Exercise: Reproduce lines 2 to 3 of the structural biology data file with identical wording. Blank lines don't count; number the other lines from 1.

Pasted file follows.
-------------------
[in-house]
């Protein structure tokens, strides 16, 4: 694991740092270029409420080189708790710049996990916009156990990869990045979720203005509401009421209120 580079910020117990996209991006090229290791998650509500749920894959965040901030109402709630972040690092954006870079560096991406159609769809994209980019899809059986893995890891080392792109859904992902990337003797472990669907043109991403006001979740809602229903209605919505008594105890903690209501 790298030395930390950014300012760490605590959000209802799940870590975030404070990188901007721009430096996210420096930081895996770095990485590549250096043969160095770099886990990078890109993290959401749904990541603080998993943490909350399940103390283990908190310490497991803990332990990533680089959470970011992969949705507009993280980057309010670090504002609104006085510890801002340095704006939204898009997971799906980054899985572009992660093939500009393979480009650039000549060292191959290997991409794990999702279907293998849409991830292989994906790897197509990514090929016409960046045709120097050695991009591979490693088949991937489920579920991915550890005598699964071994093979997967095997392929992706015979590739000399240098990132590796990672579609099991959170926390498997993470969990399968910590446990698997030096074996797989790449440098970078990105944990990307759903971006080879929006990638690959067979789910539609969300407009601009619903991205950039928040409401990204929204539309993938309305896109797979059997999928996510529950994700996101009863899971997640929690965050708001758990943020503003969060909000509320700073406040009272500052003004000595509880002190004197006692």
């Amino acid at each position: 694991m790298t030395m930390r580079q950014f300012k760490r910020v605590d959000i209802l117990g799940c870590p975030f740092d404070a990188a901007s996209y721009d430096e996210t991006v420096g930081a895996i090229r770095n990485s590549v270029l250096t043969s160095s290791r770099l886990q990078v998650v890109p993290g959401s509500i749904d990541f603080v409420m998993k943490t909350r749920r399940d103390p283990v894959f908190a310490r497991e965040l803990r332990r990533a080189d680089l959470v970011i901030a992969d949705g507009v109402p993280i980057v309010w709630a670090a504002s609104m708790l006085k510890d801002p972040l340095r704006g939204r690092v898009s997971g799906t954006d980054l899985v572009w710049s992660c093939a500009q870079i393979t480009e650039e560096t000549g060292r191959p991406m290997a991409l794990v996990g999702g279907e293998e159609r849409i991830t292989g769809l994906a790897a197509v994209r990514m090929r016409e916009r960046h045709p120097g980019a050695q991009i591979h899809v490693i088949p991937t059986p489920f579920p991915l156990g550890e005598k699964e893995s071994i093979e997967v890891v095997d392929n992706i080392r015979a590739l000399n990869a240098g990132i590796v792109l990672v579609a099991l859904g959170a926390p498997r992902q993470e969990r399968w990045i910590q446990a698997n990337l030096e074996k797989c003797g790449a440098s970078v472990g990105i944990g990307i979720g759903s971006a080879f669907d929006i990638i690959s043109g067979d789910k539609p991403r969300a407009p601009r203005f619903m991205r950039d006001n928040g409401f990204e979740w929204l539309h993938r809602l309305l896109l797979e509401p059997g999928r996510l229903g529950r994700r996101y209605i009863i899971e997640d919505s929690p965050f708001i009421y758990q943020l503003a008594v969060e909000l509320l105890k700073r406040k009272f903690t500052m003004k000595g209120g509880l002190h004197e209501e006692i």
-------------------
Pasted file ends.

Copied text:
């Protein structure tokens, strides 16, 4: 694991740092270029409420080189708790710049996990916009156990990869990045979720203005509401009421209120 580079910020117990996209991006090229290791998650509500749920894959965040901030109402709630972040690092954006870079560096991406159609769809994209980019899809059986893995890891080392792109859904992902990337003797472990669907043109991403006001979740809602229903209605919505008594105890903690209501 790298030395930390950014300012760490605590959000209802799940870590975030404070990188901007721009430096996210420096930081895996770095990485590549250096043969160095770099886990990078890109993290959401749904990541603080998993943490909350399940103390283990908190310490497991803990332990990533680089959470970011992969949705507009993280980057309010670090504002609104006085510890801002340095704006939204898009997971799906980054899985572009992660093939500009393979480009650039000549060292191959290997991409794990999702279907293998849409991830292989994906790897197509990514090929016409960046045709120097050695991009591979490693088949991937489920579920991915550890005598699964071994093979997967095997392929992706015979590739000399240098990132590796990672579609099991959170926390498997993470969990399968910590446990698997030096074996797989790449440098970078990105944990990307759903971006080879929006990638690959067979789910539609969300407009601009619903991205950039928040409401990204929204539309993938309305896109797979059997999928996510529950994700996101009863899971997640929690965050708001758990943020503003969060909000509320700073406040009272500052003004000595509880002190004197006692």
């Amino acid at each position: 694991m790298t030395m930390r580079q950014f300012k760490r910020v605590d959000i209802l117990g799940c870590p975030f740092d404070a990188a901007s996209y721009d430096e996210t991006v420096g930081a895996i090229r770095n990485s590549v270029l250096t043969s160095s290791r770099l886990q990078v998650v890109p993290g959401s509500i749904d990541f603080v409420m998993k943490t909350r749920r399940d103390p283990v894959f908190a310490r497991e965040l803990r332990r990533a080189d680089l959470v970011i901030a992969d949705g507009v109402p993280i980057v309010w709630a670090a504002s609104m708790l006085k510890d801002p972040l340095r704006g939204r690092v898009s997971g799906t954006d980054l899985v572009w710049s992660c093939a500009q870079i393979t480009e650039e560096t000549g060292r191959p991406m290997a991409l794990v996990g999702g279907e293998e159609r849409i991830t292989g769809l994906a790897a197509v994209r990514m090929r016409e916009r960046h045709p120097g980019a050695q991009i591979h899809v490693i088949p991937t059986p489920f579920p991915l156990g550890e005598k699964e893995s071994i093979e997967v890891v095997d392929n992706i080392r015979a590739l000399n990869a240098g990132i590796v792109l990672v579609a099991l859904g959170a926390p498997r992902q993470e969990r399968w990045i910590q446990a698997n990337l030096e074996k797989c003797g790449a440098s970078v472990g990105i944990g990307i979720g759903s971006a080879f669907d929006i990638i690959s043109g067979d789910k539609p991403r969300a407009p601009r203005f619903m991205r950039d006001n928040g409401f990204e979740w929204l539309h993938r809602l309305l896109l797979e509401p059997g999928r996510l229903g529950r994700r996101y209605i009863i899971e997640d919505s929690p965050f708001i009421y758990q943020l503003a008594v969060e909000l509320l105890k700073r406040k009272f903690t500052m003004k000595g209120g509880l002190h004197e209501e006692i």